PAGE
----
Being a judge at a macaroni and cheese competition in San Francisco taught me a lot about American food. The competitors were mostly chefs, and the audience—the online tickets sold out in minutes—was soaking up the chance to be at a “Top Chef” kind of event, but more urban and cool. The judges included a food writer, an award-winning grilled-cheese-maker, and me, a cheesemonger.
We awarded the win to a chef who made mac and cheese with an aged Vermont cheddar. The audience, however, chose another contestant. When he arrived at the winner’s circle, he made a stunning announcement: His main ingredient was Velveeta.
Amazement! Shock! Betrayal! The audience clutched their ironic canned beer but didn’t quite know how to react. Was it a hoax? A working-class prank against elitism in food? Was this contest somehow rigged by Kraft? In the end it turned out to just be a financial decision by the chef: In great American tradition, he bought the cheapest protein possible.
To understand the evolution of macaroni and cheese is to realize that pursuit of the “cheapest protein possible” has been a longstanding quest of the American food system. At times, cheese itself has shared a similar trajectory. Cheesemaking, which began 10,000 years ago, was originally about survival for a farm family or community: taking a very perishable protein (milk) and transforming it into something less perishable (cheese) so that there would be something to eat at a later date. Many of us today think of cheese in the context of tradition, flavor, or saving family farms, but a basic goal—whether a producer is making farm-made cheddar or concocting the cheeseless dairy product Velveeta—has always been getting as much edible food from a gallon of milk as possible. Cheesemakers weren’t always successful at this. Cheese is vulnerable to mold, rot, and maggots, not to mention pitfalls like excess salt. Many generations of cheesemakers have tossed countless bad batches, which meant feeding a lot of precious protein to their farm animals instead of their families.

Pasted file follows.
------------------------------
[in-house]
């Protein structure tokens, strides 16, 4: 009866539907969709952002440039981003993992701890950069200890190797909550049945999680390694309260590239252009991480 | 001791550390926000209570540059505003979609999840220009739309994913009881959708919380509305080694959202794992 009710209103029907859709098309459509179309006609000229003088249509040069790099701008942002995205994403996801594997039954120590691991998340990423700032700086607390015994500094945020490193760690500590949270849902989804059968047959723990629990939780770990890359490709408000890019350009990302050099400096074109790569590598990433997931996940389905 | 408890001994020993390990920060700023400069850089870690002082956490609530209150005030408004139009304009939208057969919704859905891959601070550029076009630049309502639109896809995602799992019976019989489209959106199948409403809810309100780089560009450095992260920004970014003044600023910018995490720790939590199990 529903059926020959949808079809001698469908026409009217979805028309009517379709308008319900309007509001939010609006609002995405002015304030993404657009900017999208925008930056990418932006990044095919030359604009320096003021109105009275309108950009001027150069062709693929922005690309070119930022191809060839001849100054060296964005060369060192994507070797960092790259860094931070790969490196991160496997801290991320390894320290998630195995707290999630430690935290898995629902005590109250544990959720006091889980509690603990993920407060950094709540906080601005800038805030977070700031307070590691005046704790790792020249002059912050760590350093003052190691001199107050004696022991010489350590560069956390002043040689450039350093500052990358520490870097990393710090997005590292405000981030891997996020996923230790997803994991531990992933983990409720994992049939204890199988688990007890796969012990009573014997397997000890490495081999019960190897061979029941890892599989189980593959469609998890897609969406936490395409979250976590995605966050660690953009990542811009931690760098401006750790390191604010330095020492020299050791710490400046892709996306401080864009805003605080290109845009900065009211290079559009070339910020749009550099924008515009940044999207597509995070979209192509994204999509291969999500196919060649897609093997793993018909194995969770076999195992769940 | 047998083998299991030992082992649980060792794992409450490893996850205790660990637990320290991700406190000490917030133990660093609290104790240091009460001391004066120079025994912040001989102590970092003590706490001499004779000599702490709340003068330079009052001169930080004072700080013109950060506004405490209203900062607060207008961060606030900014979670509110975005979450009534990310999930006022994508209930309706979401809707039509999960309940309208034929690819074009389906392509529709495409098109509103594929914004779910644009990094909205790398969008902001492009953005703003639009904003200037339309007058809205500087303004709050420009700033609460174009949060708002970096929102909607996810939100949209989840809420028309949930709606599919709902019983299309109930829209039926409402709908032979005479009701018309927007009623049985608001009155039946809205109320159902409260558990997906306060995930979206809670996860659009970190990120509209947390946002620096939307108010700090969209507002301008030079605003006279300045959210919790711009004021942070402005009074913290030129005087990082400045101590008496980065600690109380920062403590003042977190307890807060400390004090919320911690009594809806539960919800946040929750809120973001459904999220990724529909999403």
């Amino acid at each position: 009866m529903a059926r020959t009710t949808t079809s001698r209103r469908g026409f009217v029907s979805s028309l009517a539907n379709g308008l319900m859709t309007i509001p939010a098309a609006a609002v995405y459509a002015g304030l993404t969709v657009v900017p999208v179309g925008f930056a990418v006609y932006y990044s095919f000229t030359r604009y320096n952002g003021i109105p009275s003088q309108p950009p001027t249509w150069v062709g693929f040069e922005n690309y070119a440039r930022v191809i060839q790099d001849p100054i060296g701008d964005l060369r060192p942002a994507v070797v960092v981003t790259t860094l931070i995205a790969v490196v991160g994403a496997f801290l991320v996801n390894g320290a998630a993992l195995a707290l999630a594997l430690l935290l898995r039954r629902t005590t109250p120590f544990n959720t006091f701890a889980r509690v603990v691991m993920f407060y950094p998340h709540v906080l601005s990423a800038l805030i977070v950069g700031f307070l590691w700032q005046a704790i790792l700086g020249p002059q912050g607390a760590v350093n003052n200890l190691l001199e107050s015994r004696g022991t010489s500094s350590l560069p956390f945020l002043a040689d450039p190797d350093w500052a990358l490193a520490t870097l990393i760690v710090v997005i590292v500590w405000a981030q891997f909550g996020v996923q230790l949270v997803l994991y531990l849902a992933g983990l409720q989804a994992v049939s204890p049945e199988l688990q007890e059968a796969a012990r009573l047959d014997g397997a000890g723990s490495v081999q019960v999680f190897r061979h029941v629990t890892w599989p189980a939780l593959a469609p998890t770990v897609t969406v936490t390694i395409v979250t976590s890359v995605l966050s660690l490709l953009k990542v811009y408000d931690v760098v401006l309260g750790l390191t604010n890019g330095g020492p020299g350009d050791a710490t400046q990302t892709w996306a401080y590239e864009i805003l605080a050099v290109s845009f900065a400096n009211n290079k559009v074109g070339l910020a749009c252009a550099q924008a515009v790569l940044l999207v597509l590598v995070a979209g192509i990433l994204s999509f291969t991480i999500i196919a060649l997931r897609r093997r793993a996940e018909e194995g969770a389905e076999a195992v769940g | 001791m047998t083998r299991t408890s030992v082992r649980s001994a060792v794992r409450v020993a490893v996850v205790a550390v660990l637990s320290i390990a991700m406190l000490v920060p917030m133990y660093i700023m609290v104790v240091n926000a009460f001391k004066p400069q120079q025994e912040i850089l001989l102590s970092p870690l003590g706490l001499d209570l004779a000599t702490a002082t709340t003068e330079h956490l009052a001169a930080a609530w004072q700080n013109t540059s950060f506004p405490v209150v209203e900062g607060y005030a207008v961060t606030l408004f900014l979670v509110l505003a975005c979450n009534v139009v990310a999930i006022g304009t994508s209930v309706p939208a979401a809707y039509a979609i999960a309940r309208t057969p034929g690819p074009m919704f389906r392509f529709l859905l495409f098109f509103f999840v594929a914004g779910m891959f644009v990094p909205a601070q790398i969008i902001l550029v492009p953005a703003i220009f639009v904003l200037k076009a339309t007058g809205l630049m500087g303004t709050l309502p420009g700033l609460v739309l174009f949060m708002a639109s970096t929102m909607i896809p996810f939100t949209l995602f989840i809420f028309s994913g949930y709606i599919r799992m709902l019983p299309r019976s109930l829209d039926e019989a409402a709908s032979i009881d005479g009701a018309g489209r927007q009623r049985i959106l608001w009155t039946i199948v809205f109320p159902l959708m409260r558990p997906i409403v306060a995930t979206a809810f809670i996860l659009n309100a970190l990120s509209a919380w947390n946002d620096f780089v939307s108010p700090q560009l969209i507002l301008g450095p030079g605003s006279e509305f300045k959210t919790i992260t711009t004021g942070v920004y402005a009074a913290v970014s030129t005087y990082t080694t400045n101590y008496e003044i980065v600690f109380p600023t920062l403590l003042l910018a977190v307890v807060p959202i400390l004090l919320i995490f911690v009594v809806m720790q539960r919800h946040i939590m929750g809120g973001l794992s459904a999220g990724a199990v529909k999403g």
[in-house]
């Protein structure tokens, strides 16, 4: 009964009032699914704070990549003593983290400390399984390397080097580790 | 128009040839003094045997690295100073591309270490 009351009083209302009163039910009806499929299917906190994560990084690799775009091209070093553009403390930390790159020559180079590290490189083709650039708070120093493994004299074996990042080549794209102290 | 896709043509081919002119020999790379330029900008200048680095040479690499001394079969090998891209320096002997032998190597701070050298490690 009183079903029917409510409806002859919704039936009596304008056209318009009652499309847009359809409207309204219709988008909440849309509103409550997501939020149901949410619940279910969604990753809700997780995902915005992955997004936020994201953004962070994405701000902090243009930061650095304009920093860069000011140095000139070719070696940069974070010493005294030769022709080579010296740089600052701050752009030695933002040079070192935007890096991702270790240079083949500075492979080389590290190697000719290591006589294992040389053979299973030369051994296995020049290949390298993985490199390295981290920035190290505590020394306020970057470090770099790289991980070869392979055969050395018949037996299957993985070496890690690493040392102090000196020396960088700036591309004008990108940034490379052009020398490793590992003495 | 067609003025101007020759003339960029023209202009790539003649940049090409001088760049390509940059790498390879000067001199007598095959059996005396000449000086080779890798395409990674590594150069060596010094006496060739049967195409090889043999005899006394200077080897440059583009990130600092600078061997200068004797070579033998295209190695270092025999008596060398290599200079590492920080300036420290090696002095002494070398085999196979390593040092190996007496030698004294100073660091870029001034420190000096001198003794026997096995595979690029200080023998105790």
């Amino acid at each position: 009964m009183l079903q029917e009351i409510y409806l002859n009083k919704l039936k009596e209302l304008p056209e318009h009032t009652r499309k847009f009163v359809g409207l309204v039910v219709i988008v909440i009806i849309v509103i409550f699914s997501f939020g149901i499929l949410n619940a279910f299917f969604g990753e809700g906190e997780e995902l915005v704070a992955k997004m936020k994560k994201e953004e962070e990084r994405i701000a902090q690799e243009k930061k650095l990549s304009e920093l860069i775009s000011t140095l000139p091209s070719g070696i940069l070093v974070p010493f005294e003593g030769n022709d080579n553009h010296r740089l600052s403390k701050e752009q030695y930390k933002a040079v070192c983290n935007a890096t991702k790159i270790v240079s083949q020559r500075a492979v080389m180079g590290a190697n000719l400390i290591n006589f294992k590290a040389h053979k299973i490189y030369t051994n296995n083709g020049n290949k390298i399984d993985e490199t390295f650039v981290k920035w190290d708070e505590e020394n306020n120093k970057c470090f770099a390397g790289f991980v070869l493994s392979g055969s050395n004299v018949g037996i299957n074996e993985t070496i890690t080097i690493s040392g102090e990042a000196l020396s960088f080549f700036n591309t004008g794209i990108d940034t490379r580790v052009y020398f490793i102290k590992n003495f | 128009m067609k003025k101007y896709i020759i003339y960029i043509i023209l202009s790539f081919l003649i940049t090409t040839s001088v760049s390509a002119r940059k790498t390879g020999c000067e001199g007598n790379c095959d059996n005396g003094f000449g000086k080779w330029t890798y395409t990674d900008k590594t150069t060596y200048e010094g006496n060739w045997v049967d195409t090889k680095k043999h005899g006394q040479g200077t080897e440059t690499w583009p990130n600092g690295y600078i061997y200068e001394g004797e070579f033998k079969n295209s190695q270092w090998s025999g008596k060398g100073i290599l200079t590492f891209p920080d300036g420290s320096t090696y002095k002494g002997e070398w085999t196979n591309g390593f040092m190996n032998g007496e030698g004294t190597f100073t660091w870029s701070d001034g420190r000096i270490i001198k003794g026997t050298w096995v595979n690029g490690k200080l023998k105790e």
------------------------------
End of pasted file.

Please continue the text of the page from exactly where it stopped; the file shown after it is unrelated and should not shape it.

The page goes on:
The first cheese factory in the U.S. was built in 1851, making cheddar one of the first foods affected by the Industrial Revolution. Before that, all cheese made in the United States was made on a farm, usually by the farm wife or—on prosperous farms—a cheese maid or an enslaved woman. As foods industrialize, they often go from being made by women to being made by men, and so it was with cheese: Women were mostly absent from the make rooms of these new cheese factories, and didn’t return to cheesemaking until the artisanal cheese revolution of the past few decades.
Processed cheese, which was invented 107 years ago, is basically cheese that is emulsified and cooked, rendering it much less perishable (but also no longer a “living food” because, unlike natural cheese, processed cheese’s flavor will no longer alter with age). The advent of processed cheese has led over the years to innovations like Kraft Singles, Easy Cheese, powdered “sauce” for boxed mac and cheese, and Velveeta—a type of processed cheese when it was invented in 1918, and now a dairy-based processed food, with 22 ingredients, that is no longer regulated as a cheese.